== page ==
Economic and political instability are often impulses to change. Long waves of capitalism (originally outlined by Nikolai Kondratiev and then taken up by thinkers like Joseph Schumpeter and Ernest Mandel) have low and hi points. When you are headed to the bottom of one of these waves, capitalism is headed for a structural adjustment. This occurred in the wake of the first "Great Depression" (or what is now sometimes referred to as "The Long Depression") in the late 19th century. One of the reactions to this depression was the Progressive Movement, and one of the legislative responses was the anti-trust (or what should be called the anti-monopoly) laws. Another structural change came in the 1930 when smart capitalists realized that capitalism was a threat to itself and if it wasn't adjusted we were headed toward chaos. The smart centre-left politicians like FDR knew that a safety net was needed to make capitalism more functional. Meanwhile even smart Conservative politicians like Churchill understood that the one of the threats of a declining capitalism was the rise of Fascism.
When the long post-war boom ended, capitalists took the opportunity to shift the socioeconomic system away from the gains of the 1930s, and they used the process of globalization to make it difficult for nation-states to respond to the growing inequality and middle-class stagnation. But with the depression ushered in by the 2008 crash we see a new process of adjustment. Once again capitalism has become a threat to itself. In the wake of bank corruption, wealth decline, and staggering inequality, the Neo-Liberal narrative is clearly breaking down. The retreat of governance away from attempts at generalized wealth creation, at fair taxation, at infrastructural investment (as well as health and education) has meant that our governments have actively conspired to impoverish the people (something governments have always been good at). But the timing of this conspiratorial relationship is optically poor because it has placed government squarely in the role of being a point man for the rich at precisely the moment when capitalism is failing the vast majority of the world's population.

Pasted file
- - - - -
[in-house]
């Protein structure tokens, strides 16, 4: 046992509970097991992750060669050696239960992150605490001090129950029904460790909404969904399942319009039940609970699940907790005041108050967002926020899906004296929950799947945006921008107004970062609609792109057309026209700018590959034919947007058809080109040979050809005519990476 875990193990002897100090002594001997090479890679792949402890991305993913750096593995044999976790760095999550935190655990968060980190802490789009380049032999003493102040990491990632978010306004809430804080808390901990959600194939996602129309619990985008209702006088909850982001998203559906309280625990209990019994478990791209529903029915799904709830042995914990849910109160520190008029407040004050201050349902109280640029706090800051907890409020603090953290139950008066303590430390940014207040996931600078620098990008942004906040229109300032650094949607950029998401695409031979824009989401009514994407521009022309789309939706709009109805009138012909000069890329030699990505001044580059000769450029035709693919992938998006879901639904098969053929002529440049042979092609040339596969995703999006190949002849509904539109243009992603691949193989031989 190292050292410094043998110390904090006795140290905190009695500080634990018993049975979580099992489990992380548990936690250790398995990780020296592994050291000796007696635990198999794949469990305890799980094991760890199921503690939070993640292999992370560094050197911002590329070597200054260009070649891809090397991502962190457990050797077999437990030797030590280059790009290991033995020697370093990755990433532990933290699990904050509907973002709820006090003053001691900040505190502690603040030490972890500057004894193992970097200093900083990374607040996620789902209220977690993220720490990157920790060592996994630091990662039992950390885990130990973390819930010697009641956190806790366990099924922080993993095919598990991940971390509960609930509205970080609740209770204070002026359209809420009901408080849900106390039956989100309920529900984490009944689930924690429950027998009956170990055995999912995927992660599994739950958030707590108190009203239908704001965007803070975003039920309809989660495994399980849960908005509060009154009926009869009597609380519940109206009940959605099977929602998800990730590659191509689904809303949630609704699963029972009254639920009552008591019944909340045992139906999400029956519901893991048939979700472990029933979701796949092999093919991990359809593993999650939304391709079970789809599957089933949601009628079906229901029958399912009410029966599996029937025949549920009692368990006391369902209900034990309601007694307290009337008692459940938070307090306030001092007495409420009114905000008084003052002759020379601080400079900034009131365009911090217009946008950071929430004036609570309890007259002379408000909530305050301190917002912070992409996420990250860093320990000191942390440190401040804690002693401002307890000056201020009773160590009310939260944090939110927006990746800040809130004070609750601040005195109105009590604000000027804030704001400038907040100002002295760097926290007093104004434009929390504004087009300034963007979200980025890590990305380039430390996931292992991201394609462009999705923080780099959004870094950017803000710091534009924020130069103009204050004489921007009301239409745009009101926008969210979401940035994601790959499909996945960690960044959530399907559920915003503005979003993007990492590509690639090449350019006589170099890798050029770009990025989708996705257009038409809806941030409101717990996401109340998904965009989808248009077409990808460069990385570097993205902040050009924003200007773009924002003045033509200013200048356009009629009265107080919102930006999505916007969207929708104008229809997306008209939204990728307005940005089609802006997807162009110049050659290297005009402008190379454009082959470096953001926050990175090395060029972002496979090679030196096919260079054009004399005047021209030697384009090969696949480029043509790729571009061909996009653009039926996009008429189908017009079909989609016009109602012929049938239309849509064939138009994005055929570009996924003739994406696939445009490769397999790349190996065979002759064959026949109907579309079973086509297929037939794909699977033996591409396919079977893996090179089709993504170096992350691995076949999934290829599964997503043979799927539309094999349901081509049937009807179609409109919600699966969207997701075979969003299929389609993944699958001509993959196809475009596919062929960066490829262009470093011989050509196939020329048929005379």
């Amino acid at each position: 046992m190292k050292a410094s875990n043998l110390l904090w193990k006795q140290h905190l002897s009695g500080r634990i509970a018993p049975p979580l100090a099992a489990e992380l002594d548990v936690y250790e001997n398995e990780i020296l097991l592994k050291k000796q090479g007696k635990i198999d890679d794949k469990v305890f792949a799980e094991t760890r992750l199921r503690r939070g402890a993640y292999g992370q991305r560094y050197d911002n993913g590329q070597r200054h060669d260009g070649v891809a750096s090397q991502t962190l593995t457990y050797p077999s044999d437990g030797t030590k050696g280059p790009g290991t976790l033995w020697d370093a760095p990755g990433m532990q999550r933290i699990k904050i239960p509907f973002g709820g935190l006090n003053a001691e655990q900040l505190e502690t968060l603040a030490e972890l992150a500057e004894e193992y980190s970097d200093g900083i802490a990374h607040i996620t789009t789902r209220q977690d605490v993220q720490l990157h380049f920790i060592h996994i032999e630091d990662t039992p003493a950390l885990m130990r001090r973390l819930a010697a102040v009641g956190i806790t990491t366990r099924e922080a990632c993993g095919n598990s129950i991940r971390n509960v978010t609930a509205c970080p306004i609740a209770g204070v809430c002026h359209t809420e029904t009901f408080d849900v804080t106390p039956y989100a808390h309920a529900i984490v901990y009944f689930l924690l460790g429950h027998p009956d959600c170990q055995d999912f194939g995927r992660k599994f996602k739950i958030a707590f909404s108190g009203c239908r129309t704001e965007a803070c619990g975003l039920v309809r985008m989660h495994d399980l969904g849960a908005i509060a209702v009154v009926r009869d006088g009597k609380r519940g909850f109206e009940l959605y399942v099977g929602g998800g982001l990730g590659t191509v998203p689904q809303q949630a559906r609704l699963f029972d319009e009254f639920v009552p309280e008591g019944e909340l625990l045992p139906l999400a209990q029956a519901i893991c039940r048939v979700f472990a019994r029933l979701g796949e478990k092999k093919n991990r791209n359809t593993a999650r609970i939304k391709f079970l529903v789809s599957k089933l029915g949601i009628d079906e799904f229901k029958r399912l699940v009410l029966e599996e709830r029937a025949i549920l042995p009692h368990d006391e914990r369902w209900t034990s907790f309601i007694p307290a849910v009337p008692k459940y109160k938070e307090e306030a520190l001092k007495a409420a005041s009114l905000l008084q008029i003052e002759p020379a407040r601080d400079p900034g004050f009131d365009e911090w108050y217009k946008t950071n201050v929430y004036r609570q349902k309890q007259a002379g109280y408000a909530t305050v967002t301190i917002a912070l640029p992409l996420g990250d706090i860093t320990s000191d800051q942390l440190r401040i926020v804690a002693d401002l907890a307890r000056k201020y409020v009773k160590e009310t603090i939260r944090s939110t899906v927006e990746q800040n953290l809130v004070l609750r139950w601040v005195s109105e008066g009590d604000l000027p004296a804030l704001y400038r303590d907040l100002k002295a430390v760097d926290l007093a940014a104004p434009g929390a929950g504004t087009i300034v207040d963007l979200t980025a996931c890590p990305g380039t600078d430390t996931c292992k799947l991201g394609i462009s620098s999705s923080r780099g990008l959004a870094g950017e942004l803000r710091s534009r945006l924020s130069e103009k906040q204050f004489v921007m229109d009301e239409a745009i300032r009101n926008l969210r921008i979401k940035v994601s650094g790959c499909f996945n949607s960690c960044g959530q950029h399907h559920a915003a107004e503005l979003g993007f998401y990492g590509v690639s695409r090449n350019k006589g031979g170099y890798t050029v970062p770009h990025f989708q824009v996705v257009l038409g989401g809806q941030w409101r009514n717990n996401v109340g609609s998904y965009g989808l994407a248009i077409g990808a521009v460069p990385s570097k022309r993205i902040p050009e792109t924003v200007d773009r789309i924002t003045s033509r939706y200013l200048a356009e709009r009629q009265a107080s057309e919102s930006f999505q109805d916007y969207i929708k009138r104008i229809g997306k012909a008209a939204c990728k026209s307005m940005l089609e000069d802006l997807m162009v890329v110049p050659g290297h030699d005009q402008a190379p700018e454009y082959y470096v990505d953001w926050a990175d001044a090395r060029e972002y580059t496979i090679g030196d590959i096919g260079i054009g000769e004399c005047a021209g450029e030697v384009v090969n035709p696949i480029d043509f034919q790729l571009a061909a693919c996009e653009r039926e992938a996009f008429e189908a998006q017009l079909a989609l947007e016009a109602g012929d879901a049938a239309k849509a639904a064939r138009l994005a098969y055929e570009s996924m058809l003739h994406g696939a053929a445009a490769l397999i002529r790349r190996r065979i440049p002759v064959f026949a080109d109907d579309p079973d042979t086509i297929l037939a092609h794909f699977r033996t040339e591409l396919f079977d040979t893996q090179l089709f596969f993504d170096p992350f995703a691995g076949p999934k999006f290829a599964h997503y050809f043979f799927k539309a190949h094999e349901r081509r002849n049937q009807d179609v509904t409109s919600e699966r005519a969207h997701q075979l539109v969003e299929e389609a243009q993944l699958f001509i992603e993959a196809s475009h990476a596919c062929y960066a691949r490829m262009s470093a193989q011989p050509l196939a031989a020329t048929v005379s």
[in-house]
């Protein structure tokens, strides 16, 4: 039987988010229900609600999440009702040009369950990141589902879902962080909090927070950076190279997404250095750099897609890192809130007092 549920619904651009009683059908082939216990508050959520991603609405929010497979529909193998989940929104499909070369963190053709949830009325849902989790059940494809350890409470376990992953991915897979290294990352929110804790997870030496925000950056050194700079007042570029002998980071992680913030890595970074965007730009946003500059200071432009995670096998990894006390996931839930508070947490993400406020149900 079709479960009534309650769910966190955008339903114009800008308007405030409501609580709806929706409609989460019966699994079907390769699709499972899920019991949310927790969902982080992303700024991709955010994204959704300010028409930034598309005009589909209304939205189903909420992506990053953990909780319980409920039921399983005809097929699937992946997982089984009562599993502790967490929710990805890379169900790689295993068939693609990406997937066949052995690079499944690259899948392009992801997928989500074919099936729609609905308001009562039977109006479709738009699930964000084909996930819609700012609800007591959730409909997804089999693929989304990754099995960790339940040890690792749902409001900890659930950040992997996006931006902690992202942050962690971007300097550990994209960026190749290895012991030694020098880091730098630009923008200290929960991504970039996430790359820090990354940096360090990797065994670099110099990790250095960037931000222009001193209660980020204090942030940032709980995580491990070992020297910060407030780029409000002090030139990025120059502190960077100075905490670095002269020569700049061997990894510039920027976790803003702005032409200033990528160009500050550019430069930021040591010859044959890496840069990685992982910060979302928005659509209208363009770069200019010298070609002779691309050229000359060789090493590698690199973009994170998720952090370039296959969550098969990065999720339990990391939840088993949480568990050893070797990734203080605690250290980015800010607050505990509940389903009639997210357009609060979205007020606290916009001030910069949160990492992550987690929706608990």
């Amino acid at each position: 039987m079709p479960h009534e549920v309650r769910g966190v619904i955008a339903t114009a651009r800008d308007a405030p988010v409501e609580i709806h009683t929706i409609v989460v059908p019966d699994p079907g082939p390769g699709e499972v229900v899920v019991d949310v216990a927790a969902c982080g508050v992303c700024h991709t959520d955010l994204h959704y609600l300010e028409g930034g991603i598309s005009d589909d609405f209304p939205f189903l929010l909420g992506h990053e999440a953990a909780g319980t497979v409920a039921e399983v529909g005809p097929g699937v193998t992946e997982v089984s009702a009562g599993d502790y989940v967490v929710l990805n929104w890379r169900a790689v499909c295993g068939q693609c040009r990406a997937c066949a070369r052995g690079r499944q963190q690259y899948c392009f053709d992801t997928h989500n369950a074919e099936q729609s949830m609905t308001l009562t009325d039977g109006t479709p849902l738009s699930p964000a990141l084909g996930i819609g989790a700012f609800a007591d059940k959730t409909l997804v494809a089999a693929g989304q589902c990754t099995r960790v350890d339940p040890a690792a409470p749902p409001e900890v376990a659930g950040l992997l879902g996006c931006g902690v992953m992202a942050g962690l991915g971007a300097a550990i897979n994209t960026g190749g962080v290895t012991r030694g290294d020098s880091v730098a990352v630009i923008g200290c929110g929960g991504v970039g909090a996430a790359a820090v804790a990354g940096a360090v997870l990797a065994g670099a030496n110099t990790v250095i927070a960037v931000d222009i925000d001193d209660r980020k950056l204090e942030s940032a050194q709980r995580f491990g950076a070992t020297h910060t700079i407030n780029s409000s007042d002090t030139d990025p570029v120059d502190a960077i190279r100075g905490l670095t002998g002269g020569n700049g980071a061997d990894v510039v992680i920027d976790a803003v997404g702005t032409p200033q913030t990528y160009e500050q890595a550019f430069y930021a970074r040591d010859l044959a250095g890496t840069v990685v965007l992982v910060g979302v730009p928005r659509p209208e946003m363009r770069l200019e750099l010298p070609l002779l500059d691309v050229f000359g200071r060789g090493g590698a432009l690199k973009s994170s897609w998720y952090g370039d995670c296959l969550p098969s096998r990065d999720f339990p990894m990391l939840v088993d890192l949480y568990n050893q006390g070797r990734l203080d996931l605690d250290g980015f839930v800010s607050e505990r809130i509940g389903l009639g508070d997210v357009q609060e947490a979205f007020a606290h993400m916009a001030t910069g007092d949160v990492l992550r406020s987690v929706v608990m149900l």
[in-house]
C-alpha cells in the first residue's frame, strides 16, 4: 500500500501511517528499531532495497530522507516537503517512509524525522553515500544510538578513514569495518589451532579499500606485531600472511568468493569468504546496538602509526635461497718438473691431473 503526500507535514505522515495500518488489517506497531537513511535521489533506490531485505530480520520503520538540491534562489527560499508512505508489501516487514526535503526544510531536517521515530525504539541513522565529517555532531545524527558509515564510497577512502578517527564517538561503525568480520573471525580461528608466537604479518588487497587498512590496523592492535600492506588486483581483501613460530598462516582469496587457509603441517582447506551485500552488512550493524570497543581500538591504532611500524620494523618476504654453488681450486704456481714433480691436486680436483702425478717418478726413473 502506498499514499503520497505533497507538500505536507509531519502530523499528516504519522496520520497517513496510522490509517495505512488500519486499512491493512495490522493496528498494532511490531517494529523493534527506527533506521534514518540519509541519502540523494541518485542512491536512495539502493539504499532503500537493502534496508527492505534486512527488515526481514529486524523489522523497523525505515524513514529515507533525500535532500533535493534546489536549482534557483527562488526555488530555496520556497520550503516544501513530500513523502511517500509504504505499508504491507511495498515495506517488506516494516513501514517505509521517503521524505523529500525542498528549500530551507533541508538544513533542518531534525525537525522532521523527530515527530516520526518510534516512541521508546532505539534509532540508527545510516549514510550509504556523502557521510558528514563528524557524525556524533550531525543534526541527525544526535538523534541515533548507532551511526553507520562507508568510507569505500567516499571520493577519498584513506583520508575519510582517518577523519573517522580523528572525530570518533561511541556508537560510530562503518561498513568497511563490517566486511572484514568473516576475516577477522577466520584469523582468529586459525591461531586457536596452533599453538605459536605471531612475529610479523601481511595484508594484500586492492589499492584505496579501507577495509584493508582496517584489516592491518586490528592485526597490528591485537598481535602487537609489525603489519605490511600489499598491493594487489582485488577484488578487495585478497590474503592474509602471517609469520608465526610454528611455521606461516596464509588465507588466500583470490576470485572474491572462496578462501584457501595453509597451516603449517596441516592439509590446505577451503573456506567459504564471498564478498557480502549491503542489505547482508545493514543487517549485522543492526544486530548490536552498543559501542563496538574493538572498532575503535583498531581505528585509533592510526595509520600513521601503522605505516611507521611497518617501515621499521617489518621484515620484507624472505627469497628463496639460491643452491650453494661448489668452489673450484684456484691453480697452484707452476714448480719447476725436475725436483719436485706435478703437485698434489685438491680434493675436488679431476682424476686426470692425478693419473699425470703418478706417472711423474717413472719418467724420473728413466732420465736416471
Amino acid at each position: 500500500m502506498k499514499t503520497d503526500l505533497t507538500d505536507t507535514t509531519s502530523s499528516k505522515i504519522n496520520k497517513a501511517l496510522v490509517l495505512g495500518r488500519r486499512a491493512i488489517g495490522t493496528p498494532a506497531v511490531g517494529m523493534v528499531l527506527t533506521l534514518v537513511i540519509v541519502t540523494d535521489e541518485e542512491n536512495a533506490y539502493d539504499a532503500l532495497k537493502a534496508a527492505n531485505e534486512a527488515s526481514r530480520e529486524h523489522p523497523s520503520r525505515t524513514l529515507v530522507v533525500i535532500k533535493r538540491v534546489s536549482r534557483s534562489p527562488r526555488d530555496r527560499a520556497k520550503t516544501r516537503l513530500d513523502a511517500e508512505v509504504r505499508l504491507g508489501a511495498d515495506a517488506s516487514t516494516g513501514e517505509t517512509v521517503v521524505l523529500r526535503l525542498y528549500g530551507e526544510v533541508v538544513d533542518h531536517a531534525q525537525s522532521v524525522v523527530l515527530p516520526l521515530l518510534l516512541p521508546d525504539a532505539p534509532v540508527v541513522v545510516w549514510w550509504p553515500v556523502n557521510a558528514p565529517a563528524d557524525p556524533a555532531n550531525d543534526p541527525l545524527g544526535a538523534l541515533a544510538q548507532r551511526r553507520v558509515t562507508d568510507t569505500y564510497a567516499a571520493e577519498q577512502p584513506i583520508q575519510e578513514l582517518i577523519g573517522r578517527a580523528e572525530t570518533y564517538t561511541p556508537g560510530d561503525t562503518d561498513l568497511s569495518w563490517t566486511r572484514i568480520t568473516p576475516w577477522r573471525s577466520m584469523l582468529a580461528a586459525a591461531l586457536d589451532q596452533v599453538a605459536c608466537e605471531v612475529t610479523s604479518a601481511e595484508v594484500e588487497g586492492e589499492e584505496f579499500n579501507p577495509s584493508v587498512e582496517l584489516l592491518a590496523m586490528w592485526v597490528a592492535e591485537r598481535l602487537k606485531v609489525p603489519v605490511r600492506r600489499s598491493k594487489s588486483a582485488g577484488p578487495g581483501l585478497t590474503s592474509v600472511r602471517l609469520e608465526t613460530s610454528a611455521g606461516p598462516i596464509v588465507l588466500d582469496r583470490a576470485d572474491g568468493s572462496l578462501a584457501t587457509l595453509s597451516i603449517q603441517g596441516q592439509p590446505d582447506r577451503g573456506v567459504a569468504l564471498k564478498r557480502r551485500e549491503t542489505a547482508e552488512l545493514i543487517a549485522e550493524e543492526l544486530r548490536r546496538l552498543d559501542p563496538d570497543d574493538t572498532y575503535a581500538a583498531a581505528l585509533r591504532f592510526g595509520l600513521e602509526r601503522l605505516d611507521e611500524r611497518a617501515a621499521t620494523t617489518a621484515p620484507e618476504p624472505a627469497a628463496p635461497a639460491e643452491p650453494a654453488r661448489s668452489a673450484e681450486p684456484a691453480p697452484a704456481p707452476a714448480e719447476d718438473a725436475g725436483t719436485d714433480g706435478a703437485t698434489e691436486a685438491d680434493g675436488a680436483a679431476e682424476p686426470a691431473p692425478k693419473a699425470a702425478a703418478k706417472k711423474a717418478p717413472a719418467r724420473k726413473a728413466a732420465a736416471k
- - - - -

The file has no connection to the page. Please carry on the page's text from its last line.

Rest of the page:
The threats that we now face are multi-fold. It is not clear that capitalism's growth at all cost impetus can be reformed at all, let alone reformed in time to save us from total environmental disaster. In the short term, perhaps the more pressing question is whether we can avoid the mistakes of the 1930s and the fall into fascism. If you take a rational view of fascism, it is not at all clear that we are avoiding this fall. The current crop of GOP candidates in the US demonstrates that the Americans are slipping fast and I am certain that Sinclair Lewis is spinning in his grave. Russia has been lost to fascism for some years already and China is a fascist dictatorship par excellence. Canada has already had a ten year dalliance with this ideology and with Kevin O'Leary on the horizon (a man who has threatened to outlaw unions and jail their supporters, something he couldn't do without martial law), we are teetering on the edge of a precipice.
In capitalism, as with any system, sometimes cooler head prevail sometimes they don't. The appeal of rightwing populism (the foundation of fascism) is obvious when you are dealing with a monstrously ignorant population under which seethes hidden feelings of racism. Though Canadians managed to reject this attitude in the last election, we see how easily and quickly racists and fascists come out of the woodwork once a political leader offers them the space by legitimizing hate speech. In the US, the rapid decline toward fascism is even more obvious and circus-like. We will know in a few months from now just how bad things are. Considering that even the more moderate GOP candidates are frighteningly fascist in tone and strategy, it doesn't look good.
Capitalism is in the trough of a wave. But this time the trough could end the world. It will take a great deal of courage from Socialists and Social Democrats to avert disaster, and there is no way capitalism in its present form can survive much longer.